Formula 1 has announced the addition of the Madrid Grand Prix to the calendar from 2026, introducing another city circuit to an already extensive list. In contrast, Formula E is taking the opposite path, gradually moving away from city events in favor of permanent tracks. Let’s explore the reasons behind this role reversal and why these two categories are heading in opposite directions.
The announcement of Madrid’s entry from 2026 adds another city circuit to Formula 1’s calendar, which is progressively shifting more towards major cities, abandoning permanent tracks. While city circuits have always been part of the championship, their numbers have significantly increased in the last decade, occupying a growing percentage of the calendar.
Recent additions like Baku, Las Vegas, and Jeddah join the championship, even though Jeddah’s original plan was to move to a permanent track once construction plans in Qiddiya were completed. However, delays secured a spot for the Arabian city circuit in the calendar until at least 2027. In cases like Singapore, city races have proven opportunities to expand Formula 1’s global market, opening up new sporting and commercial scenarios relatively quickly in already developed contexts.
There are unique cases, such as Miami, with a semi-permanent track built in the Hard Rock Stadium parking lot. This emerged from a project intending to bring F1 to a city circuit, thwarted by local opposition. Hanoi’s street circuit in Vietnam was another failed program due to the pandemic and corruption issues involving the event organizers.
Exceptions exist, like Imola and Zandvoort’s return, driven by Max Verstappen’s popularity, and Qatar’s entry, which considered a city circuit alternative to Lusail.
Liberty Media’s Target Model
Although this trend didn’t start under Liberty Media’s era, the American company, upon acquiring F1 rights, expressed a clear interest in increasing interest by focusing on “destination cities.” This aimed to bring motorsport to well-known metropolises frequently visited by millions annually. Since then, the inclination towards city circuits has become more pronounced. Several motivations, including economic ones, drive this trend.
Arabia Saudita and Azerbaijan invest substantial amounts annually to host a race, aiming to boost local tourism. Bringing races to already developed cities makes sense in this context. For example, the NEOM project in Saudi Arabia plans extensive cities and sponsors McLaren in Formula E and Extreme E, but these are long-term goals. Therefore, creating a city circuit becomes a cost-effective short-term solution.
For Formula 1, there is a financial aspect, with Liberty Media seeking economic impact and profits through sponsor visibility. Additionally, there is a spectator engagement factor. Hosting activities in city centers during the Grand Prix week fosters a sense of involvement and expansion, creating commercially significant events.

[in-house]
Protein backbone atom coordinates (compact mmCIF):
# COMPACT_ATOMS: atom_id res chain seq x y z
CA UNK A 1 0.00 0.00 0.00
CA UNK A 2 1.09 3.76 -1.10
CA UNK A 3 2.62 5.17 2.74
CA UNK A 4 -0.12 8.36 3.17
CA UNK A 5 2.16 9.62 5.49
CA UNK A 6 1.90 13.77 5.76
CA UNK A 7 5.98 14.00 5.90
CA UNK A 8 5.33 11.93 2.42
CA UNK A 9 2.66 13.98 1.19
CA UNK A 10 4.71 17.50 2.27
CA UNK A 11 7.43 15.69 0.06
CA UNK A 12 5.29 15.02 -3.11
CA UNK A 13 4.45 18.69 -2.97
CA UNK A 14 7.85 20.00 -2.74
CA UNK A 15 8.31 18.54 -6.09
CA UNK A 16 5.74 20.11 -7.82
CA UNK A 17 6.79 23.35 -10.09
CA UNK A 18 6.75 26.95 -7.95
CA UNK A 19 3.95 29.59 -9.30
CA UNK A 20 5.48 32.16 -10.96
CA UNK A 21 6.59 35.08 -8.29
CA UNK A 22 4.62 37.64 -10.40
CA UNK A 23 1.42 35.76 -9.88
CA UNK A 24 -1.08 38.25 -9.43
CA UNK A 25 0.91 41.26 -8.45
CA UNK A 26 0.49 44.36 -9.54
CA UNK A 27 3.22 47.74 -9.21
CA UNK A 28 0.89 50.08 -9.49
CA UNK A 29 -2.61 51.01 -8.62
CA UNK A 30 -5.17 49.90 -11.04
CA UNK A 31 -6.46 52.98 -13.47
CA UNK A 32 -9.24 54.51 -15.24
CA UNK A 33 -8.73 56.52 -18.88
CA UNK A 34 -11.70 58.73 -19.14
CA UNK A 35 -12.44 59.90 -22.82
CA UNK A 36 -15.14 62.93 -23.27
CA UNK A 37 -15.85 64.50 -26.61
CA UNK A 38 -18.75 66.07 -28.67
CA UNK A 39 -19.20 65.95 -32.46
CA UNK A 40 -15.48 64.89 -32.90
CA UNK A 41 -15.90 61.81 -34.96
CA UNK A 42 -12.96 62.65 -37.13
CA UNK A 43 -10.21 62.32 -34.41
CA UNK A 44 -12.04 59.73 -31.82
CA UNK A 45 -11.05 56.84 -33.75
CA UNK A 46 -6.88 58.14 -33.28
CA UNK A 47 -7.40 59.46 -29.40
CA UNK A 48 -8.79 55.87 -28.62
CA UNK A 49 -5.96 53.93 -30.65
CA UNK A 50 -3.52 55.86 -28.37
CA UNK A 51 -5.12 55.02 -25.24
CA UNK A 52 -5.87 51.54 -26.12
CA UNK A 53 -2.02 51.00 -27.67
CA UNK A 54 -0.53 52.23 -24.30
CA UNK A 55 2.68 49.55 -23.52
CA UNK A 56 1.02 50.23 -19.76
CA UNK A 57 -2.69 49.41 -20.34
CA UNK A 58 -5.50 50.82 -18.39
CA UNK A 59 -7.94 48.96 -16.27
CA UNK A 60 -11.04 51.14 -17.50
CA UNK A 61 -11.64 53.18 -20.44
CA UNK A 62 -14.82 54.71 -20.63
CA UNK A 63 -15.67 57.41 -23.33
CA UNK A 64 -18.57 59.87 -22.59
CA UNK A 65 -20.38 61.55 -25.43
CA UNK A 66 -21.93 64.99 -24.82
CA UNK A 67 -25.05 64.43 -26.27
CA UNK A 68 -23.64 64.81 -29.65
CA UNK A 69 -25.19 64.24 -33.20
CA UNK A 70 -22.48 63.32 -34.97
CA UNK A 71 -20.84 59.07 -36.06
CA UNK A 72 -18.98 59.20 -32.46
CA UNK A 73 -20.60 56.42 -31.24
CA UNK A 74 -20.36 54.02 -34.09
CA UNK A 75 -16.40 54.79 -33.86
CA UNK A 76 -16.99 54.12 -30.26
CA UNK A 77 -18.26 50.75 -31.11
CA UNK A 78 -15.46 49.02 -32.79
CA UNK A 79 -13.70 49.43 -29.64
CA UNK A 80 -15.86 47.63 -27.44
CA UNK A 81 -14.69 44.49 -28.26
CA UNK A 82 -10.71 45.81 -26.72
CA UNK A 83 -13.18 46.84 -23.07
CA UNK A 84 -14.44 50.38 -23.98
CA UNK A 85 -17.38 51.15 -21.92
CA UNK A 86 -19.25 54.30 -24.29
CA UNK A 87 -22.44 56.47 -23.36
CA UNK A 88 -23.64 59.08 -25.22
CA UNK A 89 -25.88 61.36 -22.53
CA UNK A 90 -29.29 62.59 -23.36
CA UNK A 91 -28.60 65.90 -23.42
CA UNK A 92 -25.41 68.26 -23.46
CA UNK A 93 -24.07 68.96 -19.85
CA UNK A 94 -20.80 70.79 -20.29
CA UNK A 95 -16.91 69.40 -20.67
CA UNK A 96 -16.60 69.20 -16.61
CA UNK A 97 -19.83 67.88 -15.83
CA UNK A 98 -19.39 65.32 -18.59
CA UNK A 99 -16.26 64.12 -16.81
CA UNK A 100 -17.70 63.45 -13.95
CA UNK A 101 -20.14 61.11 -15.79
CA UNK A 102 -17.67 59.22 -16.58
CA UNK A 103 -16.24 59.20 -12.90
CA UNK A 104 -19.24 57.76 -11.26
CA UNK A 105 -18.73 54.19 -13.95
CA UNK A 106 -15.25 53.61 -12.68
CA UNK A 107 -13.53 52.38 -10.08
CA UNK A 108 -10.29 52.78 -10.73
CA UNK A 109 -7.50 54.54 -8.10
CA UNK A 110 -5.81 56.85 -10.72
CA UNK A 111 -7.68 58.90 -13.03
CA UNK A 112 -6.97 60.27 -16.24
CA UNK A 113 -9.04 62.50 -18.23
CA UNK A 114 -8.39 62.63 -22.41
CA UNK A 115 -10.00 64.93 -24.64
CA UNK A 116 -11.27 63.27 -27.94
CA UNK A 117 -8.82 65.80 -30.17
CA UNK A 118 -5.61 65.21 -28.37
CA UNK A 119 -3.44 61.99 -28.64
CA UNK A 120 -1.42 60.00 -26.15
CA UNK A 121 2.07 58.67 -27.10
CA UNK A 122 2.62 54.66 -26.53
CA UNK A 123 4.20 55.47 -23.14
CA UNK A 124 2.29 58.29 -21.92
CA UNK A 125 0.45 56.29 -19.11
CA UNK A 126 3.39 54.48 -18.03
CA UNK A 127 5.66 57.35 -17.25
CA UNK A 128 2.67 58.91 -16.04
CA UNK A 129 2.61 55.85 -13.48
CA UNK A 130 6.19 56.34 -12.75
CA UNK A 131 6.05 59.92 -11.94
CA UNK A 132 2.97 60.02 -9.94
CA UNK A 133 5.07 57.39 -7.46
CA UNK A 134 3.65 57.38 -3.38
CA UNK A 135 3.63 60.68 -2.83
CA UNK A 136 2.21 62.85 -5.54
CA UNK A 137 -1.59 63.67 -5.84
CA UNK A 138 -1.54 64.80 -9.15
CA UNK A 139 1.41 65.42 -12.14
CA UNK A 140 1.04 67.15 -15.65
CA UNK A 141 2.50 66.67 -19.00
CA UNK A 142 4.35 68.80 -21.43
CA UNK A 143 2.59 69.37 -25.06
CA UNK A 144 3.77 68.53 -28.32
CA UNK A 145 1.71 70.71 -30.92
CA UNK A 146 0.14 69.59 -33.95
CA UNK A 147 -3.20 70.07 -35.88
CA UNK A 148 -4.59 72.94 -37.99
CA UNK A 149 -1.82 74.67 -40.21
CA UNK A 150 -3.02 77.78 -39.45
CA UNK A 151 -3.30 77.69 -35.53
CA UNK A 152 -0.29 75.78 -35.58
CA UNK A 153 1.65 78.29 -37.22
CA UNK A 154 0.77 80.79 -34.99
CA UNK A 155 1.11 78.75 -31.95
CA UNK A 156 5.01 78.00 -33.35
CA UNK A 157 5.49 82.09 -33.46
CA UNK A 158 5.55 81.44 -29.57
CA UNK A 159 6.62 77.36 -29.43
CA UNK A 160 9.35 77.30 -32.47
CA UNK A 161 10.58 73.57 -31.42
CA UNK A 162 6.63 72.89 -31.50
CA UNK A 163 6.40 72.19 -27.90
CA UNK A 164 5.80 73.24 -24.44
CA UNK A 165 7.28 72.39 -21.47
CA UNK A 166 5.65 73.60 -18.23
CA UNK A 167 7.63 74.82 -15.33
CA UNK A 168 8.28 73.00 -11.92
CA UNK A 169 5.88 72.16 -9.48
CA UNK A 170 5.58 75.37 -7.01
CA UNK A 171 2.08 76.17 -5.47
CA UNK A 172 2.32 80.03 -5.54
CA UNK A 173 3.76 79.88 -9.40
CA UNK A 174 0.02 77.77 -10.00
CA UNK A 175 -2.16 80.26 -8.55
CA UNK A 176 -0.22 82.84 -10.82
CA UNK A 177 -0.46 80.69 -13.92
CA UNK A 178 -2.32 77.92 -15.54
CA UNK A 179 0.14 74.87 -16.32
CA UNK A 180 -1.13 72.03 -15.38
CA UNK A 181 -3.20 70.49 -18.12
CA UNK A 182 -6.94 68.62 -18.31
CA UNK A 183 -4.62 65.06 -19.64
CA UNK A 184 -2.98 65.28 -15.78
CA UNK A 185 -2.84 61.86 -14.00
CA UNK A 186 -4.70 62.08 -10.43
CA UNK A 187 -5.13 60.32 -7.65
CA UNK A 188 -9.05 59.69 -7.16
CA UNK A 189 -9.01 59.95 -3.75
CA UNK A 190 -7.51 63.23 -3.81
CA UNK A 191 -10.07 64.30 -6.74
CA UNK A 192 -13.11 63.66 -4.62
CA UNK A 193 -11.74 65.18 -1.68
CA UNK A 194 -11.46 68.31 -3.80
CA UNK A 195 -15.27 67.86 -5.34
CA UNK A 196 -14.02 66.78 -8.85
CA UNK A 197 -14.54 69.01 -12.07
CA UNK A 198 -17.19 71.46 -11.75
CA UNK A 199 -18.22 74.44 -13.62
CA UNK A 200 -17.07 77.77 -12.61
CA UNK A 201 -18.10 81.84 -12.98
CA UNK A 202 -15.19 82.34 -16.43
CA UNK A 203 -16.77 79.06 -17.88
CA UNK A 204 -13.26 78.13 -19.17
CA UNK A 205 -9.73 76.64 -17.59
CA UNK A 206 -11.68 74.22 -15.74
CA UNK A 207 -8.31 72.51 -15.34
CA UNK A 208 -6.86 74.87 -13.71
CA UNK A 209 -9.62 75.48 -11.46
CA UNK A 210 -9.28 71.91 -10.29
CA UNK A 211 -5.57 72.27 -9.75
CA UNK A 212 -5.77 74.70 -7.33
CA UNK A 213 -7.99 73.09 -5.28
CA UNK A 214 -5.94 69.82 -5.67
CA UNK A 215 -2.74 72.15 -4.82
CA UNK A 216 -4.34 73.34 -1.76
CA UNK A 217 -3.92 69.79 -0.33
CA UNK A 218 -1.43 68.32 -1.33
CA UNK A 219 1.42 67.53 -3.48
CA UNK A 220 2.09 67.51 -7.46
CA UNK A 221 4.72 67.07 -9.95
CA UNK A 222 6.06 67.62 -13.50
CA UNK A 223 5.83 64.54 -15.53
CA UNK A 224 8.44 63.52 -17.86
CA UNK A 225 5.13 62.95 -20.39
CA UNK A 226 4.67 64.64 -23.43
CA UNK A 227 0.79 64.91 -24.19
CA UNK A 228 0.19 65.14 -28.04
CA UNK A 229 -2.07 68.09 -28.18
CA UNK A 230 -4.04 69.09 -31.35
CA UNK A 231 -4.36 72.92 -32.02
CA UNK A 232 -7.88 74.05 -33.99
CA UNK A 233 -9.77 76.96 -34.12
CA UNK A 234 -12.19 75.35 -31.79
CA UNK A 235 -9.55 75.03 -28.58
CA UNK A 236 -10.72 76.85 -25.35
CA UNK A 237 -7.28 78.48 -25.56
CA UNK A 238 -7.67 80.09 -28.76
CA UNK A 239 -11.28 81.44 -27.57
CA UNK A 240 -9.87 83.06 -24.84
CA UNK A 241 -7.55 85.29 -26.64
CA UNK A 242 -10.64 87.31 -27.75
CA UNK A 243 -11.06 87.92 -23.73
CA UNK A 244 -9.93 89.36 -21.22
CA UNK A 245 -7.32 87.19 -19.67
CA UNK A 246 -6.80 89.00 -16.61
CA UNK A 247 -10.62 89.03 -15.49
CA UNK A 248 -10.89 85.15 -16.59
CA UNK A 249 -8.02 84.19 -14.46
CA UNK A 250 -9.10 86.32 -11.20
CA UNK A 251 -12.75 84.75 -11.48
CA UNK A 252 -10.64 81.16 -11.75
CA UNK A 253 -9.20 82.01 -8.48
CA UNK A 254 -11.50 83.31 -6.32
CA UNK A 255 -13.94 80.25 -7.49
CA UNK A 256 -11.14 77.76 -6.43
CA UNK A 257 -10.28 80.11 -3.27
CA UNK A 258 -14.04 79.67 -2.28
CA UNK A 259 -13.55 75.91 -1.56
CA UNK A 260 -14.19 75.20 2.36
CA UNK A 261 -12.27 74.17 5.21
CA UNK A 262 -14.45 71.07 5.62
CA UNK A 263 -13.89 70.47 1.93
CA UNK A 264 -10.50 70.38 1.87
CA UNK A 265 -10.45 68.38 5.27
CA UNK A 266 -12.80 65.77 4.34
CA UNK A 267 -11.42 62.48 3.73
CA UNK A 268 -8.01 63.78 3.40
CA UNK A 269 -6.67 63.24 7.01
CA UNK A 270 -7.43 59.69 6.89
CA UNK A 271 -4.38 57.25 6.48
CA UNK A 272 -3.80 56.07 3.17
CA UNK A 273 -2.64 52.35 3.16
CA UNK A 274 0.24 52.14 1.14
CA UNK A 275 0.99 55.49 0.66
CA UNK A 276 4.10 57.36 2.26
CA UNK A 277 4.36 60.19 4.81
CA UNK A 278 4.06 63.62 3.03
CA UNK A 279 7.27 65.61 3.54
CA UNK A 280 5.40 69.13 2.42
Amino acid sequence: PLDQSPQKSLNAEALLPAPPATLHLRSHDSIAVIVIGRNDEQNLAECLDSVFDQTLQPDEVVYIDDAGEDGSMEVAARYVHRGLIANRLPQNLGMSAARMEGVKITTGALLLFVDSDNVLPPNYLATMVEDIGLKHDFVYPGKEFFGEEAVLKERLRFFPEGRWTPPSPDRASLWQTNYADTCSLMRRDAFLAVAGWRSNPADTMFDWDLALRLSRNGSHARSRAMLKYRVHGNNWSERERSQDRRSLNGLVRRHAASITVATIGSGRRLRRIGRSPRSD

However, the risk is having an increasingly city-focused calendar, potentially jeopardizing the survival of some permanent tracks. Despite F1’s declarations not to sideline historic events, a balance must be struck in the future, with some permanent venues making way for new destinations, risking their survival by losing a primary revenue source.
Contrast with FE Taking the Opposite Path
Interestingly, this is a reverse path compared to Formula E, a series initially designed to bring racing excitement to cities worldwide, leveraging its status as a zero-emission series. Technical reasons were also behind the decision to run on city circuits, tied to the constraints imposed by the technology.
The FE focuses centrally on energy recovery and efficiency. In its early stages, tracks needed short straights and numerous braking zones for battery recharge opportunities. Monaco, until 2019, used a shortened layout. It transitioned to a layout similar to F1 in 2021 and fully converged in 2022. This seemingly small step represented significant progress for FE, moving towards more “traditional” tracks.
The Mexico City race also witnessed substantial changes, increasing the track’s length over the years, limiting slower sections, and, in 2023, reintroducing a chicane for battery recharge. This change aligns with the Gen3 car’s different characteristics, focusing even more on efficiency.
Choosing more traditional circuits is part of the desire to test increasingly competitive cars on tracks better suited for the purpose. With the new Gen4, expected to debut in the 2026/27 season, there will be a significant leap in terms of power and car performance. This shift may also increase safety requirements for circuit construction. Formula E tracks do not require FIA Grade 1 certification, only Level 3E, although some events have a Grade 2 license.
However, a logistical reason is also behind this transition. Formula E has struggled to maintain calendar continuity, especially with the pandemic, due to the impossibility of racing in cities. Several races in China, Italy, France, Korea, England, and the United States were canceled, replaced by six consecutive races in Berlin. The Tempelhof airport hosted these races, providing the stability that Formula E needs for future prospects.
Formula 1 and Formula E are heading in very different directions, each for its unique reasons. Formula 1 eyes the “destination cities” model and the potential for high economic returns, while Formula E seeks stability, which it has rarely found in the past decade in terms of the calendar.